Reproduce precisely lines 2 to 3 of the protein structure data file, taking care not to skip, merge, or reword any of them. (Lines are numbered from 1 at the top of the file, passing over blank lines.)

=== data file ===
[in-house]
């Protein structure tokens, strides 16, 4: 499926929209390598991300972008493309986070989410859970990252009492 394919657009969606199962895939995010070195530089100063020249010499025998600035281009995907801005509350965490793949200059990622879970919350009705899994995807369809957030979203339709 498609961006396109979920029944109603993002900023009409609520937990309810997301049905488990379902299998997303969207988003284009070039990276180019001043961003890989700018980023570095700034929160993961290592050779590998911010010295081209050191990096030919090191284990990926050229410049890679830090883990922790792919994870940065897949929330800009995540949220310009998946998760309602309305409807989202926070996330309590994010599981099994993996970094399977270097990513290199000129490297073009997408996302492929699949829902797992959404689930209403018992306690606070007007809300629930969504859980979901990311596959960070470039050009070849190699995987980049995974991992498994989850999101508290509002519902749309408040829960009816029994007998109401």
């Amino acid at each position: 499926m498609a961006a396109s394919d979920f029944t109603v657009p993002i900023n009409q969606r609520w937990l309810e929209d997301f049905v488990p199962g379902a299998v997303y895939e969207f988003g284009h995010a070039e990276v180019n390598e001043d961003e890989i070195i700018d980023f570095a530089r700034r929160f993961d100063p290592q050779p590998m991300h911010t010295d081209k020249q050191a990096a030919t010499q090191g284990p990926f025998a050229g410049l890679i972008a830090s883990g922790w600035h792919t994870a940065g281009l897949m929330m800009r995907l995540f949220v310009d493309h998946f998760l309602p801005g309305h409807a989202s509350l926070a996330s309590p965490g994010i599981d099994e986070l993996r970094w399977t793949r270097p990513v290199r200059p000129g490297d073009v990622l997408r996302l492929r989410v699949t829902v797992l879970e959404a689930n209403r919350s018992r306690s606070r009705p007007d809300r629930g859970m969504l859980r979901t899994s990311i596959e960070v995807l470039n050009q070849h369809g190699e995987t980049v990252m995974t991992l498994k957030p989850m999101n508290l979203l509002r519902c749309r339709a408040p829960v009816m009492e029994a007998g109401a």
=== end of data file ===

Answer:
């Protein structure tokens, strides 16, 4: 499926929209390598991300972008493309986070989410859970990252009492 394919657009969606199962895939995010070195530089100063020249010499025998600035281009995907801005509350965490793949200059990622879970919350009705899994995807369809957030979203339709 498609961006396109979920029944109603993002900023009409609520937990309810997301049905488990379902299998997303969207988003284009070039990276180019001043961003890989700018980023570095700034929160993961290592050779590998911010010295081209050191990096030919090191284990990926050229410049890679830090883990922790792919994870940065897949929330800009995540949220310009998946998760309602309305409807989202926070996330309590994010599981099994993996970094399977270097990513290199000129490297073009997408996302492929699949829902797992959404689930209403018992306690606070007007809300629930969504859980979901990311596959960070470039050009070849190699995987980049995974991992498994989850999101508290509002519902749309408040829960009816029994007998109401």
């Amino acid at each position: 499926m498609a961006a396109s394919d979920f029944t109603v657009p993002i900023n009409q969606r609520w937990l309810e929209d997301f049905v488990p199962g379902a299998v997303y895939e969207f988003g284009h995010a070039e990276v180019n390598e001043d961003e890989i070195i700018d980023f570095a530089r700034r929160f993961d100063p290592q050779p590998m991300h911010t010295d081209k020249q050191a990096a030919t010499q090191g284990p990926f025998a050229g410049l890679i972008a830090s883990g922790w600035h792919t994870a940065g281009l897949m929330m800009r995907l995540f949220v310009d493309h998946f998760l309602p801005g309305h409807a989202s509350l926070a996330s309590p965490g994010i599981d099994e986070l993996r970094w399977t793949r270097p990513v290199r200059p000129g490297d073009v990622l997408r996302l492929r989410v699949t829902v797992l879970e959404a689930n209403r919350s018992r306690s606070r009705p007007d809300r629930g859970m969504l859980r979901t899994s990311i596959e960070v995807l470039n050009q070849h369809g190699e995987t980049v990252m995974t991992l498994k957030p989850m999101n508290l979203l509002r519902c749309r339709a408040p829960v009816m009492e029994a007998g109401a």